When we were compiling this year’s crop of Fierce 15 companies, some clear themes stood out. Genomics. Bioelectronics. Artificial intelligence. But while multiple companies are working to improve the use of these technologies, there runs a deeper current: making care more accessible.
For example, Allurion Technologies is developing a weight-loss balloon that is swallowed in an outpatient procedure and is naturally passed from the body at the end of the treatment period.
While commercially available balloons are effective, the company’s founders said, they are delivered and removed via endoscope. By removing the need for endoscopy and a specially trained physician to perform it, Allurion aims not only to slash the cost and the time required for the treatment, but also to enable more doctors to offer weight-loss balloons.
In a similar tack, Livongo based its diabetes management program on the glucose meter, not the most cutting-edge of diabetes technology, but a tool that most patients use to monitor their disease.
Meanwhile, Cambridge Medical Robotics is reimagining minimally invasive robotic surgery. Rather than selling expensive systems, it is working on offering modular robotic arms as a service. A hospital signs on to perform a certain number of operations over a period of time. And the company will handle the rest—from the technology and surgeon training to assistance and instrumentation.
And Toronto-based Analytics 4 Life is working on a quicker test for coronary artery disease that does not require the administration of radioactive contrast dyes or the exercising of a damaged heart. The device, dubbed CorVista, is designed for use in any physician’s exam room or the emergency room.
The list also includes Saluda Medical and Axonics, which are both trying to improve on current approaches to neuromodulation, and 7SBio and Velano Vascular, both of which chose to focus on upgrading blood collection methods, bettering the hospital experience for both patients and practitioners.
As for Gecko Biomedical, the Paris-based startup hit the ground running with a surgical sealant. But it is eyeing all sorts of indications for its proprietary polymer platform, from adhesives and plugs to 3D-printed devices and scaffolds for tissue regeneration.
We would like to thank everyone who submitted nominations. We received a remarkable number of them this year. Read on to find out what drives this year’s Fierce 15 companies and what they are working on. As always, let us know what you think, and continue to flag any prospects worthy of watching over the coming year and beyond.
Analytics 4 Life
CEO: Don Crawford
Starting with coronary artery disease (CAD), Analytics 4 Life is combining artificial intelligence and mathematical modeling to accelerate the accurate diagnosis of disease and connect patients to the appropriate treatments more quickly.
Analytics 4 Life is seeking de novo clearance from the FDA for its CorVista platform for the detection of CAD. Based on the company’s Phase Space Tomography technology, CorVista measures and mathematically models signals emitted by the heart to identify areas of ischemia, or where blood flow is blocked.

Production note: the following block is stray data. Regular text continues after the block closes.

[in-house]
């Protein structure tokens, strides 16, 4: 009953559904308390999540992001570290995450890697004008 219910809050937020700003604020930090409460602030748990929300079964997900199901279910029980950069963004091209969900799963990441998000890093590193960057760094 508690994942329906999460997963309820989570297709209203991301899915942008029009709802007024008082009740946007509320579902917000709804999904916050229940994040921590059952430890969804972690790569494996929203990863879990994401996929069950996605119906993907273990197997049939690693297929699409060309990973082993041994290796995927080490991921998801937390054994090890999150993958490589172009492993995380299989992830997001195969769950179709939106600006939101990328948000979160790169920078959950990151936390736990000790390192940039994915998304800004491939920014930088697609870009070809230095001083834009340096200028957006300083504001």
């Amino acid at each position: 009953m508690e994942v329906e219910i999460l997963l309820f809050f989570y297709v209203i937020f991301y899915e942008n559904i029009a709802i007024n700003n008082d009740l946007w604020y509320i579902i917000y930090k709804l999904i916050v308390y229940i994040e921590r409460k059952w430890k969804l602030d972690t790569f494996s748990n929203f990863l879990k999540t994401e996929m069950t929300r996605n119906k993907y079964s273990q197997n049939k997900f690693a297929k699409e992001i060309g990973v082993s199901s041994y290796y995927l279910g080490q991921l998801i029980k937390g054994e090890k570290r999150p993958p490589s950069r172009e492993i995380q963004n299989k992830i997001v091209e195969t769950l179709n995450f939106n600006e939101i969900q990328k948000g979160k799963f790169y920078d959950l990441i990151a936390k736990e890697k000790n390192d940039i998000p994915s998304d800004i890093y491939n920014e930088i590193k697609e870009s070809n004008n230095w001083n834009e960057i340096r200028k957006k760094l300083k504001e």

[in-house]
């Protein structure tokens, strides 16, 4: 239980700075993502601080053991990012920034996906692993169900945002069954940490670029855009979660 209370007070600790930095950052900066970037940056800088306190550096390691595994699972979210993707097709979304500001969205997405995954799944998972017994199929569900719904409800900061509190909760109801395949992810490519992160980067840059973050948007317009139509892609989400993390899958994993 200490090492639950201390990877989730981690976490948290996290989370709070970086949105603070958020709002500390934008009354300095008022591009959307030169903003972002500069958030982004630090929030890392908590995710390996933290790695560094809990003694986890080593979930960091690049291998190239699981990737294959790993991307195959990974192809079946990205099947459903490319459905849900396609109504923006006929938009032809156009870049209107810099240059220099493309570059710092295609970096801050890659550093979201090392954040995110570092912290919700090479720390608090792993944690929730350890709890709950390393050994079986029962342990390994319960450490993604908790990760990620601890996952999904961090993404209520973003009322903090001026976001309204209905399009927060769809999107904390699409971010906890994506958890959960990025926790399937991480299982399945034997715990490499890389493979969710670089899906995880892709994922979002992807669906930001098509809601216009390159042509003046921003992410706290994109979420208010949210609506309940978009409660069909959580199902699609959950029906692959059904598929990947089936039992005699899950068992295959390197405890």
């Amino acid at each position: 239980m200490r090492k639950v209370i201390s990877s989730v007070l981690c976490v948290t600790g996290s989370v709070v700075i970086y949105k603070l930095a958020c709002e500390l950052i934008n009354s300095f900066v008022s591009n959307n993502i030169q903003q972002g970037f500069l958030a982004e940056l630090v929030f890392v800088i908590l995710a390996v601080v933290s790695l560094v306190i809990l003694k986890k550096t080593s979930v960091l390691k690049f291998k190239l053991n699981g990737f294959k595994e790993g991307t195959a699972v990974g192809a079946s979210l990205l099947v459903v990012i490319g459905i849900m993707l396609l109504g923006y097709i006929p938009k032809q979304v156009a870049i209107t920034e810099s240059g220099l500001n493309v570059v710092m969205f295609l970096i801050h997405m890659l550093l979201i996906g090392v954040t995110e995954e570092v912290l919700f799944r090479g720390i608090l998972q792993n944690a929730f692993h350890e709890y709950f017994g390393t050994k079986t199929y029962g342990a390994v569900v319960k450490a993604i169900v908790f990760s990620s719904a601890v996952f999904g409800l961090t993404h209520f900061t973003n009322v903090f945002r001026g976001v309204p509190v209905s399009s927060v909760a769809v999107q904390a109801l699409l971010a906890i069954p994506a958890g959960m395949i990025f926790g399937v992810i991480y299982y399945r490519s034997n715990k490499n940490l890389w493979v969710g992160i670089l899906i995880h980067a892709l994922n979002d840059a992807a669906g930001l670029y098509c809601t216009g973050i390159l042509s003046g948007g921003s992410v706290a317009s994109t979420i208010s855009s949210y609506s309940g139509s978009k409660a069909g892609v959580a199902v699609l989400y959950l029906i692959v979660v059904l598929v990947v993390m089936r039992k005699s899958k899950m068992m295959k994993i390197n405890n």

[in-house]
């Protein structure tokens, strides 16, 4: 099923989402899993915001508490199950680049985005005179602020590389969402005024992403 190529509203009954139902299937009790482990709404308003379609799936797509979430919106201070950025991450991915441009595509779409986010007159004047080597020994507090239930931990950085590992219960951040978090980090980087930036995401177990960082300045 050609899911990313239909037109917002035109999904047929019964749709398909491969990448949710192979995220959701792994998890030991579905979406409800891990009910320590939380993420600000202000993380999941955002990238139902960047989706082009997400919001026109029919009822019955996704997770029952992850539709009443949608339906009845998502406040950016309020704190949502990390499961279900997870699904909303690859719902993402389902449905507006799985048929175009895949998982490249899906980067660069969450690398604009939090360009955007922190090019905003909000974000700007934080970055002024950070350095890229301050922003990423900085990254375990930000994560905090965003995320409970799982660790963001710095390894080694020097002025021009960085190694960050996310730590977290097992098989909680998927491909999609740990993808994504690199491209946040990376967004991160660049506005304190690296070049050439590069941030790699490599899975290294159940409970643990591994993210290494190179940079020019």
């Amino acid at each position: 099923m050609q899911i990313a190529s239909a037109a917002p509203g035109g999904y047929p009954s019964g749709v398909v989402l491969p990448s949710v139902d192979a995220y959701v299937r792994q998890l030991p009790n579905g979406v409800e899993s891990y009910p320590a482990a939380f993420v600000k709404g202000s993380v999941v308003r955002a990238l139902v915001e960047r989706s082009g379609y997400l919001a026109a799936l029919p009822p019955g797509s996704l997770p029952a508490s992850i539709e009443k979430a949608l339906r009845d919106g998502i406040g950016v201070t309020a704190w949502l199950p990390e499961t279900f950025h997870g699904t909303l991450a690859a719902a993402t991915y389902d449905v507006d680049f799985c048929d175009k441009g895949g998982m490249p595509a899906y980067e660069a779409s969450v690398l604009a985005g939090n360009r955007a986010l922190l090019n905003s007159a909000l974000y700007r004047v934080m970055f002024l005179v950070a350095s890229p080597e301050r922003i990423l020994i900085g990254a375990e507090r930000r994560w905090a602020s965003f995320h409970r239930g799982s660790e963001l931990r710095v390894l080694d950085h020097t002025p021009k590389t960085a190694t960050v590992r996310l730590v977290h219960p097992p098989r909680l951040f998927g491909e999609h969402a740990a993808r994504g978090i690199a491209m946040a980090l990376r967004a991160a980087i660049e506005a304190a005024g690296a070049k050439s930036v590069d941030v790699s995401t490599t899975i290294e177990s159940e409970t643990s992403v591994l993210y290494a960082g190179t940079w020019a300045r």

“This allows us to produce a diagnostic test that a physician can use to identify coronary artery disease without the need for radiation or to exercise a distressed heart,” said CEO Don Crawford.
What makes Analytics 4 Life fierce
CAD, caused by plaque buildup in the coronary arteries, is the most common form of heart disease in the U.S. Physicians look for it with a battery of tests, from stress testing—which requires the patient to exercise—and electrocardiograms to coronary angiography, which involves injecting the patient with a contrast dye.
Existing diagnostic methods are very capital-intensive, Crawford said: “The patient has to travel because only major centers can afford it.” So Analytics 4 Life is working to create a piece of equipment that can be used in any physician’s exam room, emergency room, or hospital room, he said.
A patient comes in and undergoes a noninvasive CorVista scan, which takes under three minutes. The technology scans for six different signals, collecting millions of data points.
“The heart produces energy, and the healthy heart does so in a very predictable way,” said Crawford. “Beat after beat, energy moves through the heart in a very predictable fashion that can be seen by our sensors.”
The patient’s scan is then sent to the cloud, where the company’s software analyzes it, returning a three-dimensional picture of the heart, with areas of ischemia highlighted. The physician may then use this model to guide treatment decisions.
In addition to removing the invasive, radioactive and stressful aspects of CAD diagnostics, the tech could also cut the time it takes to produce a diagnosis, getting patients the correct treatment more quickly.
What to look for
In September, the company bagged $25 million in its series B round, to bring its CorVista system through the final stage of clinical testing. It reported early data from its learning database at the Transcatheter Cardiovascular Therapeutics conference.
Analytics 4 Life expects to complete enrollment for its 3,000-patient clinical trial by the end of the year. It will use the results from this trial to apply for de novo clearance from the FDA in the first half of 2018. Pending approval, the company plans to roll the device out in the second half of next year.